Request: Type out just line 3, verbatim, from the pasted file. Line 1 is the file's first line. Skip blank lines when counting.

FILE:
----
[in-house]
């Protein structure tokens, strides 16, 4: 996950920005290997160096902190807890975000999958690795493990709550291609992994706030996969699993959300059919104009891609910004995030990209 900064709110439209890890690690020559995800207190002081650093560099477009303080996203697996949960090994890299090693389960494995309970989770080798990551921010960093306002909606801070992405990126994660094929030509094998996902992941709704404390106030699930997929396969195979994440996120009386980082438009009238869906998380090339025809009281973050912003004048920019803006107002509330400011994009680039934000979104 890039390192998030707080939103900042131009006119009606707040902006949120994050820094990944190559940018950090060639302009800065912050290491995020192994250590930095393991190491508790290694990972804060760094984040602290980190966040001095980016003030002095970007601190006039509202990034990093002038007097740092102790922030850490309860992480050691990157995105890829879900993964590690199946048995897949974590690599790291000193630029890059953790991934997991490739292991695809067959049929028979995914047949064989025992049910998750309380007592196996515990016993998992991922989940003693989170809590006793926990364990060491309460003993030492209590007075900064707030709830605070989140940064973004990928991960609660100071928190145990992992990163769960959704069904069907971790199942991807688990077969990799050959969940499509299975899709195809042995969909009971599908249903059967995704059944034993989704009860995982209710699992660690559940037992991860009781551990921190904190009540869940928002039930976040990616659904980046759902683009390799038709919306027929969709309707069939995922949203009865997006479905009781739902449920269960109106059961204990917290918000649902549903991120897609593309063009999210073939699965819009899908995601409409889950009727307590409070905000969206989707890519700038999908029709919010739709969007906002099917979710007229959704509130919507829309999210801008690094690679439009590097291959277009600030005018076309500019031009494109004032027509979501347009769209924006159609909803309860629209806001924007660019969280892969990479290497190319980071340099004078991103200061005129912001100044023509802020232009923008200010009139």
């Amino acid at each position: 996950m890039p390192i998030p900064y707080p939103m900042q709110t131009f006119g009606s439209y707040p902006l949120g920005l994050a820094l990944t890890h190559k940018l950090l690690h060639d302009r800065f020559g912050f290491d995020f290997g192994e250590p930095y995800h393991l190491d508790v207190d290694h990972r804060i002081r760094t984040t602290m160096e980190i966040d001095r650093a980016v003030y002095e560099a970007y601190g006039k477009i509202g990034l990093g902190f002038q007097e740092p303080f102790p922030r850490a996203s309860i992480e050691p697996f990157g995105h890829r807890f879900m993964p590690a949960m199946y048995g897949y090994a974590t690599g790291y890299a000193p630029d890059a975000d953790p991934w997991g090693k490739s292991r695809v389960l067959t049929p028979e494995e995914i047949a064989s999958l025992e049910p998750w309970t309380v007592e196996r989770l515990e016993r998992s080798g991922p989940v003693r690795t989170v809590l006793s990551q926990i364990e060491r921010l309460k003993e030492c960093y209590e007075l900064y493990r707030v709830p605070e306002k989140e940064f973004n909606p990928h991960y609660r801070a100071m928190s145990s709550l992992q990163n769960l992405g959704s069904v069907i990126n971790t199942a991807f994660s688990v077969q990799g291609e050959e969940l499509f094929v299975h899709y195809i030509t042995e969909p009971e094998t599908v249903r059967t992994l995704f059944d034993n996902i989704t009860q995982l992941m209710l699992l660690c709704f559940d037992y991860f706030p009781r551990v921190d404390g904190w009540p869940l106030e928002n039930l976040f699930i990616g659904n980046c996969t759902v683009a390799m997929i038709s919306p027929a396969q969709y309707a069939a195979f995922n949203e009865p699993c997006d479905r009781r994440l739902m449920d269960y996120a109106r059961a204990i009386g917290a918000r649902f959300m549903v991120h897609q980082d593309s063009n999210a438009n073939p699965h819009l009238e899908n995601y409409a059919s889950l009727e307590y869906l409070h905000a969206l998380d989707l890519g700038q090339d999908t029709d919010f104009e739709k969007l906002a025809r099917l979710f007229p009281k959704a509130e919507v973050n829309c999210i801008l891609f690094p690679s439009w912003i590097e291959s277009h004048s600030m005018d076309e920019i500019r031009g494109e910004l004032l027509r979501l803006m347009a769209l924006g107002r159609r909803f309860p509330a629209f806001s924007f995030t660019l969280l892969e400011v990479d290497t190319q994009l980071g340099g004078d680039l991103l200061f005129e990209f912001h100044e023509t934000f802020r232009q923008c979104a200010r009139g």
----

């Amino acid at each position: 996950m890039p390192i998030p900064y707080p939103m900042q709110t131009f006119g009606s439209y707040p902006l949120g920005l994050a820094l990944t890890h190559k940018l950090l690690h060639d302009r800065f020559g912050f290491d995020f290997g192994e250590p930095y995800h393991l190491d508790v207190d290694h990972r804060i002081r760094t984040t602290m160096e980190i966040d001095r650093a980016v003030y002095e560099a970007y601190g006039k477009i509202g990034l990093g902190f002038q007097e740092p303080f102790p922030r850490a996203s309860i992480e050691p697996f990157g995105h890829r807890f879900m993964p590690a949960m199946y048995g897949y090994a974590t690599g790291y890299a000193p630029d890059a975000d953790p991934w997991g090693k490739s292991r695809v389960l067959t049929p028979e494995e995914i047949a064989s999958l025992e049910p998750w309970t309380v007592e196996r989770l515990e016993r998992s080798g991922p989940v003693r690795t989170v809590l006793s990551q926990i364990e060491r921010l309460k003993e030492c960093y209590e007075l900064y493990r707030v709830p605070e306002k989140e940064f973004n909606p990928h991960y609660r801070a100071m928190s145990s709550l992992q990163n769960l992405g959704s069904v069907i990126n971790t199942a991807f994660s688990v077969q990799g291609e050959e969940l499509f094929v299975h899709y195809i030509t042995e969909p009971e094998t599908v249903r059967t992994l995704f059944d034993n996902i989704t009860q995982l992941m209710l699992l660690c709704f559940d037992y991860f706030p009781r551990v921190d404390g904190w009540p869940l106030e928002n039930l976040f699930i990616g659904n980046c996969t759902v683009a390799m997929i038709s919306p027929a396969q969709y309707a069939a195979f995922n949203e009865p699993c997006d479905r009781r994440l739902m449920d269960y996120a109106r059961a204990i009386g917290a918000r649902f959300m549903v991120h897609q980082d593309s063009n999210a438009n073939p699965h819009l009238e899908n995601y409409a059919s889950l009727e307590y869906l409070h905000a969206l998380d989707l890519g700038q090339d999908t029709d919010f104009e739709k969007l906002a025809r099917l979710f007229p009281k959704a509130e919507v973050n829309c999210i801008l891609f690094p690679s439009w912003i590097e291959s277009h004048s600030m005018d076309e920019i500019r031009g494109e910004l004032l027509r979501l803006m347009a769209l924006g107002r159609r909803f309860p509330a629209f806001s924007f995030t660019l969280l892969e400011v990479d290497t190319q994009l980071g340099g004078d680039l991103l200061f005129e990209f912001h100044e023509t934000f802020r232009q923008c979104a200010r009139g």